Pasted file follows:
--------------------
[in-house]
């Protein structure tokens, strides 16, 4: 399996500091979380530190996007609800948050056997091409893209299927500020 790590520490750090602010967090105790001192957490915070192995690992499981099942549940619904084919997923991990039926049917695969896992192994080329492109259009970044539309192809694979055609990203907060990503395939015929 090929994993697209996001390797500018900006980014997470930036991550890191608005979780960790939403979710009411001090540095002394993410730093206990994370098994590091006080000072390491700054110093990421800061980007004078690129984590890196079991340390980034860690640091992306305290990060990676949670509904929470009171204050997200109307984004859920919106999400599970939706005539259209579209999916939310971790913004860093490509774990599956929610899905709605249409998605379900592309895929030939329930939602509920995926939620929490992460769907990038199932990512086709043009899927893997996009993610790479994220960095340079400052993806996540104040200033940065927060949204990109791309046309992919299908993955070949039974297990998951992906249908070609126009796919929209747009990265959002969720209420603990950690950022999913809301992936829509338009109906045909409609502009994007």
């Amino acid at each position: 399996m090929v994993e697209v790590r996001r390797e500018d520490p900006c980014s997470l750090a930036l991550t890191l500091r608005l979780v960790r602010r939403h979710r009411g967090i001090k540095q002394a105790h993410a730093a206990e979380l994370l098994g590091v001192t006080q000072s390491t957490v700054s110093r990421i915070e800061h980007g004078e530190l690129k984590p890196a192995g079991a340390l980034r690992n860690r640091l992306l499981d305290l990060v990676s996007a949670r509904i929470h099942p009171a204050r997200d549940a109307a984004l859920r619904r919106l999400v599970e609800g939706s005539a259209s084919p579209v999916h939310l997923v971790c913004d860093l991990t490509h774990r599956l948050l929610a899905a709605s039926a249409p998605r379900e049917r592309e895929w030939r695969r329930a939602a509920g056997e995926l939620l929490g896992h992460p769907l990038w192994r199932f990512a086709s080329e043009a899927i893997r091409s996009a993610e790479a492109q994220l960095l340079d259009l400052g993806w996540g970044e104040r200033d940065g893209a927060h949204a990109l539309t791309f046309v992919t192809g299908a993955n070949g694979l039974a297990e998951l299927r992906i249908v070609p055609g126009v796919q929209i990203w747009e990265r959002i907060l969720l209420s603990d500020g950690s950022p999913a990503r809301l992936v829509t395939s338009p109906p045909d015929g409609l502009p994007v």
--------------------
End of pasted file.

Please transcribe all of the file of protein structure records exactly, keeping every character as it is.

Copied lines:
[in-house]
């Protein structure tokens, strides 16, 4: 399996500091979380530190996007609800948050056997091409893209299927500020 790590520490750090602010967090105790001192957490915070192995690992499981099942549940619904084919997923991990039926049917695969896992192994080329492109259009970044539309192809694979055609990203907060990503395939015929 090929994993697209996001390797500018900006980014997470930036991550890191608005979780960790939403979710009411001090540095002394993410730093206990994370098994590091006080000072390491700054110093990421800061980007004078690129984590890196079991340390980034860690640091992306305290990060990676949670509904929470009171204050997200109307984004859920919106999400599970939706005539259209579209999916939310971790913004860093490509774990599956929610899905709605249409998605379900592309895929030939329930939602509920995926939620929490992460769907990038199932990512086709043009899927893997996009993610790479994220960095340079400052993806996540104040200033940065927060949204990109791309046309992919299908993955070949039974297990998951992906249908070609126009796919929209747009990265959002969720209420603990950690950022999913809301992936829509338009109906045909409609502009994007």
């Amino acid at each position: 399996m090929v994993e697209v790590r996001r390797e500018d520490p900006c980014s997470l750090a930036l991550t890191l500091r608005l979780v960790r602010r939403h979710r009411g967090i001090k540095q002394a105790h993410a730093a206990e979380l994370l098994g590091v001192t006080q000072s390491t957490v700054s110093r990421i915070e800061h980007g004078e530190l690129k984590p890196a192995g079991a340390l980034r690992n860690r640091l992306l499981d305290l990060v990676s996007a949670r509904i929470h099942p009171a204050r997200d549940a109307a984004l859920r619904r919106l999400v599970e609800g939706s005539a259209s084919p579209v999916h939310l997923v971790c913004d860093l991990t490509h774990r599956l948050l929610a899905a709605s039926a249409p998605r379900e049917r592309e895929w030939r695969r329930a939602a509920g056997e995926l939620l929490g896992h992460p769907l990038w192994r199932f990512a086709s080329e043009a899927i893997r091409s996009a993610e790479a492109q994220l960095l340079d259009l400052g993806w996540g970044e104040r200033d940065g893209a927060h949204a990109l539309t791309f046309v992919t192809g299908a993955n070949g694979l039974a297990e998951l299927r992906i249908v070609p055609g126009v796919q929209i990203w747009e990265r959002i907060l969720l209420s603990d500020g950690s950022p999913a990503r809301l992936v829509t395939s338009p109906p045909d015929g409609l502009p994007v």